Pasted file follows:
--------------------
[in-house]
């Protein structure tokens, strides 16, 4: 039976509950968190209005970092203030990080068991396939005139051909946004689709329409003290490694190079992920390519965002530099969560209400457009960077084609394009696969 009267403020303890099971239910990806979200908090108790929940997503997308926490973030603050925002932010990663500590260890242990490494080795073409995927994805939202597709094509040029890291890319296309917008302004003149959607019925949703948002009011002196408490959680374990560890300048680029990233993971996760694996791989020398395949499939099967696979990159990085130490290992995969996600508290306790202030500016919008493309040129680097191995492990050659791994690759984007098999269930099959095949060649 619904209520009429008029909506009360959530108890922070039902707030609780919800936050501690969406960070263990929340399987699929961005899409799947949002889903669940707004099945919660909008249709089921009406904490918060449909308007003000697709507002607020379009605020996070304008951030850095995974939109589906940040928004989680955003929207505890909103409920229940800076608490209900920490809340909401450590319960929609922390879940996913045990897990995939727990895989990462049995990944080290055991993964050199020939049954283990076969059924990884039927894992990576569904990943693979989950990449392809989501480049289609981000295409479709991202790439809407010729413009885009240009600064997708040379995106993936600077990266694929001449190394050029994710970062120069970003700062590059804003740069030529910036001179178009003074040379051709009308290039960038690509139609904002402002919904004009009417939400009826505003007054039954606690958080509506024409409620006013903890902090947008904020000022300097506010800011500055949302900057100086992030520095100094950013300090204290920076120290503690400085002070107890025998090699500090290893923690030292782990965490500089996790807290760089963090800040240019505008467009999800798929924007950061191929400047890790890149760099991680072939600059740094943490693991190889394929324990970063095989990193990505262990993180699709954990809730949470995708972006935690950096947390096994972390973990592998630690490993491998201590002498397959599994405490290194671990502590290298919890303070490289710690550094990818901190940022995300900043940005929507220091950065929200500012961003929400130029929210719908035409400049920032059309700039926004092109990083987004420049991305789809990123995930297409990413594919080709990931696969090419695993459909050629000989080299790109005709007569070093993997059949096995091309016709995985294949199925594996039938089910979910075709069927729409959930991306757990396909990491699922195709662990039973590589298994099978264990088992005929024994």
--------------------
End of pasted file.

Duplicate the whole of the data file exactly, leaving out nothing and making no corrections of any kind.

[in-house]
């Protein structure tokens, strides 16, 4: 039976509950968190209005970092203030990080068991396939005139051909946004689709329409003290490694190079992920390519965002530099969560209400457009960077084609394009696969 009267403020303890099971239910990806979200908090108790929940997503997308926490973030603050925002932010990663500590260890242990490494080795073409995927994805939202597709094509040029890291890319296309917008302004003149959607019925949703948002009011002196408490959680374990560890300048680029990233993971996760694996791989020398395949499939099967696979990159990085130490290992995969996600508290306790202030500016919008493309040129680097191995492990050659791994690759984007098999269930099959095949060649 619904209520009429008029909506009360959530108890922070039902707030609780919800936050501690969406960070263990929340399987699929961005899409799947949002889903669940707004099945919660909008249709089921009406904490918060449909308007003000697709507002607020379009605020996070304008951030850095995974939109589906940040928004989680955003929207505890909103409920229940800076608490209900920490809340909401450590319960929609922390879940996913045990897990995939727990895989990462049995990944080290055991993964050199020939049954283990076969059924990884039927894992990576569904990943693979989950990449392809989501480049289609981000295409479709991202790439809407010729413009885009240009600064997708040379995106993936600077990266694929001449190394050029994710970062120069970003700062590059804003740069030529910036001179178009003074040379051709009308290039960038690509139609904002402002919904004009009417939400009826505003007054039954606690958080509506024409409620006013903890902090947008904020000022300097506010800011500055949302900057100086992030520095100094950013300090204290920076120290503690400085002070107890025998090699500090290893923690030292782990965490500089996790807290760089963090800040240019505008467009999800798929924007950061191929400047890790890149760099991680072939600059740094943490693991190889394929324990970063095989990193990505262990993180699709954990809730949470995708972006935690950096947390096994972390973990592998630690490993491998201590002498397959599994405490290194671990502590290298919890303070490289710690550094990818901190940022995300900043940005929507220091950065929200500012961003929400130029929210719908035409400049920032059309700039926004092109990083987004420049991305789809990123995930297409990413594919080709990931696969090419695993459909050629000989080299790109005709007569070093993997059949096995091309016709995985294949199925594996039938089910979910075709069927729409959930991306757990396909990491699922195709662990039973590589298994099978264990088992005929024994």